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In Iran, workplaces are 'men's clubs' amid systematic misogyny Open in fullscreen

Diana Alghoul

In Iran, workplaces are 'men's clubs' amid systematic misogyny

Iranian women casting their votes in the 2017 elections [Getty]

Date of publication: 25 May, 2017

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A HRW report exposes the way misogyny is ingrained in Iranian society, putting working women at an explicit institutional disadvantage

Women in Iran are subject to a range of laws and regulations that restrict their rights in the workplace, a report by Human Rights Watch (HRW) released on Thursday highlighted.

The human rights watchdog interviewed women across the country in their new 59-page report titled “It’s a men’s club, discrimination against women in Iran’s job market”, in which they obtained personal accounts of how difficult it is to find employment as a woman in Iran, and maintain the respect and level of professionalism they need.

“I don’t think the management was very eager to hire women. I think they felt that it would add ‘complications’ to the [work] environment,” a civil engineer told HRW.

A female mechanical engineer was turned away from a job role, after being told from a company insider that she was rejected on the basis of being a woman.

“I am a mechanical engineer and I was interviewed for a position in Iran's oil and gas fields in Asaluyeh port (where the Pars special economic energy zone is based). My contact in the company told me that they really liked me, but that they did not want to hire a woman to go to the field,” 26 year-old Naghmeh from Tehran said.

The report spoke of the way misogyny is ingrained in Iranian society, putting women at an explicit institutional disadvantage. Many women are aware of the fact that their employers explicitly prefer hiring their male counterparts.

They are also often expected to work “twice as hard to prove themselves,” even if they are more qualified, or experienced than their male counterparts, which often they are because of the extortionate levels of scrutiny they face.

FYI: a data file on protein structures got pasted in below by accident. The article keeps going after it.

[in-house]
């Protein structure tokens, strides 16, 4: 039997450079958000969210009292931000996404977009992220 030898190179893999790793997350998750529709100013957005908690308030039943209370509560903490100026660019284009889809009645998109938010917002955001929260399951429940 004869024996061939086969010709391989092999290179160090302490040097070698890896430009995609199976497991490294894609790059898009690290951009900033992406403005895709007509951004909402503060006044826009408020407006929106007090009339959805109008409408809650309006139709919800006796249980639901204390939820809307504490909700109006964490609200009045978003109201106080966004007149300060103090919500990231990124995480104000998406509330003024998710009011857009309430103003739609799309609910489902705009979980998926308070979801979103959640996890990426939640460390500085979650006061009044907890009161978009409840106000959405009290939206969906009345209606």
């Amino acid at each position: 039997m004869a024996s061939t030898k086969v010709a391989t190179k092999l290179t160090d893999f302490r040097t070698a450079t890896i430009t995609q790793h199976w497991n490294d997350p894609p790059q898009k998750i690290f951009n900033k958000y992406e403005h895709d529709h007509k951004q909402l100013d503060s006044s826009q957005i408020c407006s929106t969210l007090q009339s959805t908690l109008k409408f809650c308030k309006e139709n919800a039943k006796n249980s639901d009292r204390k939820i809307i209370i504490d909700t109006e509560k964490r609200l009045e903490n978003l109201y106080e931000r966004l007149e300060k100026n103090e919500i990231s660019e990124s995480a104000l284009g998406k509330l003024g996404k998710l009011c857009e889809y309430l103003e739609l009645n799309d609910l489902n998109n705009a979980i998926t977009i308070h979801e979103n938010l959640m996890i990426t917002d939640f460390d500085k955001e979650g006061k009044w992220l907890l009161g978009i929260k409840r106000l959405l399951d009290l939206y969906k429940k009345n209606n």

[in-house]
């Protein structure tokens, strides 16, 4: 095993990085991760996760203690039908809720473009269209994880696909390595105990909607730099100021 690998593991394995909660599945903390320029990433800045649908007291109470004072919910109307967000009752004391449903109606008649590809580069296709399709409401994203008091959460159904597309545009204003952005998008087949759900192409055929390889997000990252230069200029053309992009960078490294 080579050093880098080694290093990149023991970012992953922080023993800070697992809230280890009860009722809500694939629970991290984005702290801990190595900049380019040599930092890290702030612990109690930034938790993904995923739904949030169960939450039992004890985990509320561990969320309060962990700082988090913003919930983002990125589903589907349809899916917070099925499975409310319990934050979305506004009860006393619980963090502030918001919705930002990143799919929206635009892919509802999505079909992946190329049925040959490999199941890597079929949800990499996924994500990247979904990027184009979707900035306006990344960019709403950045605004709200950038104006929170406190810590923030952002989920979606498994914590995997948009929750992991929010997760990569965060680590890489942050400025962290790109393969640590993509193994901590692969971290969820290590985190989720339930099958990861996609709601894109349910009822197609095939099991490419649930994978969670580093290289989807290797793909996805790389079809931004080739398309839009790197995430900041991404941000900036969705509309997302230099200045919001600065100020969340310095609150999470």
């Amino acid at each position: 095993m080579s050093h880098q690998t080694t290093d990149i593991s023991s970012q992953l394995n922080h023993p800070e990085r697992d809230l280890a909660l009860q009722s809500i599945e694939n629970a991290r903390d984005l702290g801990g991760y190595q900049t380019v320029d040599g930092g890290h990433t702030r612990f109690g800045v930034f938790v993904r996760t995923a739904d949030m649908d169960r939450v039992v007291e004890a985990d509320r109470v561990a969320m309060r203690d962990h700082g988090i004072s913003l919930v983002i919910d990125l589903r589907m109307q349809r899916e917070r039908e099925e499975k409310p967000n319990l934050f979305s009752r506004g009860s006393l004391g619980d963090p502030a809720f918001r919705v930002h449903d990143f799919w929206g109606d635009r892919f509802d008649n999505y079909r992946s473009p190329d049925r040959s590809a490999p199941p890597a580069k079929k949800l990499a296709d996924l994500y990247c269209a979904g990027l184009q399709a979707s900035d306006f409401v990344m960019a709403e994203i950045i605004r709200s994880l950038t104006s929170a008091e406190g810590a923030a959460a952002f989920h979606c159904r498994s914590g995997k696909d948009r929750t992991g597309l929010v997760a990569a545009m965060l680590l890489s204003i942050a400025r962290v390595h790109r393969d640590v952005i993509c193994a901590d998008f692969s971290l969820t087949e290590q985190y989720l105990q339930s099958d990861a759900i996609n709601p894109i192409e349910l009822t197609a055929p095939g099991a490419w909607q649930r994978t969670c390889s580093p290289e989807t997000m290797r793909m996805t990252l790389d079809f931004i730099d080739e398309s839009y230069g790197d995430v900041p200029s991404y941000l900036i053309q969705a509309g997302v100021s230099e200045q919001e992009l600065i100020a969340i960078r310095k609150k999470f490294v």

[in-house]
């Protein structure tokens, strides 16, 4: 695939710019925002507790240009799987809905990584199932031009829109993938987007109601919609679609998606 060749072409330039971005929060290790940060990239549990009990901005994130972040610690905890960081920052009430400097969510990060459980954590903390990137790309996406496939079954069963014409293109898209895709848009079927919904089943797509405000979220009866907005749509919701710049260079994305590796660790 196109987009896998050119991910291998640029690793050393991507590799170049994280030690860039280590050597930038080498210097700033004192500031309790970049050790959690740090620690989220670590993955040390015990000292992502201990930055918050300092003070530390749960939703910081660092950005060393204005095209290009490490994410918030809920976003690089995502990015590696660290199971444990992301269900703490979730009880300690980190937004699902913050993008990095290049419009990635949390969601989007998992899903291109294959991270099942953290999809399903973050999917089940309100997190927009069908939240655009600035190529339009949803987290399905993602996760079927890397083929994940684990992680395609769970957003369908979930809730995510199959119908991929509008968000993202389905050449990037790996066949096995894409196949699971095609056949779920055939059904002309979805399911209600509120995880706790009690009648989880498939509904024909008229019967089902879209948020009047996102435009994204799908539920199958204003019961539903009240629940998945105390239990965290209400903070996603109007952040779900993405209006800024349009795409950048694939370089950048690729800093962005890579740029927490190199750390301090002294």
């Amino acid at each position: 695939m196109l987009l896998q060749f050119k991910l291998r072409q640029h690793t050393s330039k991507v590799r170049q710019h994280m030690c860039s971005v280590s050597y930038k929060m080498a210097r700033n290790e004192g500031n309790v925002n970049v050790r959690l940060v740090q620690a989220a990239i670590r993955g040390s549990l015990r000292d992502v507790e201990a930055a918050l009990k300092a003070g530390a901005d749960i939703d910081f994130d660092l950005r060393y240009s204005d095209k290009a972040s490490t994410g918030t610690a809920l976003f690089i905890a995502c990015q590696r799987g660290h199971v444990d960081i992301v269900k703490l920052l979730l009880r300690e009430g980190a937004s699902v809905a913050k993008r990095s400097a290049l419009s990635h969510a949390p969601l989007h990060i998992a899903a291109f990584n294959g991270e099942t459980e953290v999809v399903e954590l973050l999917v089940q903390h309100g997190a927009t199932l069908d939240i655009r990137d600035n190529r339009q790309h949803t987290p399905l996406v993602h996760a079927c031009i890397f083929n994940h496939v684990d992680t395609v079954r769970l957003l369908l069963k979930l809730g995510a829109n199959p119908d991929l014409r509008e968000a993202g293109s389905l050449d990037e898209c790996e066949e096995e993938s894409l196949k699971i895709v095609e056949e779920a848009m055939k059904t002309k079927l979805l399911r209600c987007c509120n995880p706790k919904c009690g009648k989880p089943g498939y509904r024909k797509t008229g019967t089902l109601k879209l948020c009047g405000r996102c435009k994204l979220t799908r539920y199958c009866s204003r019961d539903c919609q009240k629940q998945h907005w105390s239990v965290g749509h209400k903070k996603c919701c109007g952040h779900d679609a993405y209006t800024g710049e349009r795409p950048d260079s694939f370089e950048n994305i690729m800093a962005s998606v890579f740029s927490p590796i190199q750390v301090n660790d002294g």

‘Single women only’

Even when hiring women, more often than not, married women are put at a greater disadvantage.

This is because the women who are single are seen as being less of a burden on the organisation, and more likely to commit to their role, as opposed to married women wanting to prioritise their families.

Such stereotypes, and the implication that women are unable to balance their work-personal life

“I try to be flexible with my employees and understand their limits,” Ali, an Iranian CEO said. “But since women’s top priority is family stuff, I can’t leave my business in their hands.”

Because of this attitude, women are less likely to be included in top level meetings and lose out on chances of being promoted.

“Once my boss told me to come and explain my points in a meeting, but then he immediately retracted his suggestion, saying that it’s not a good idea since it’s a men’s club,” said Safoura, who works for a consulting company in Iran.

Such attitudes have a detrimental effect on women. Despite the fact that Iranian women excel in the education sphere, with over 50 percent of university graduates in Iran being women, the Iranian legal and social infrastructures have betrayed them with women compromising only 17 percent of the Iranian workforce.

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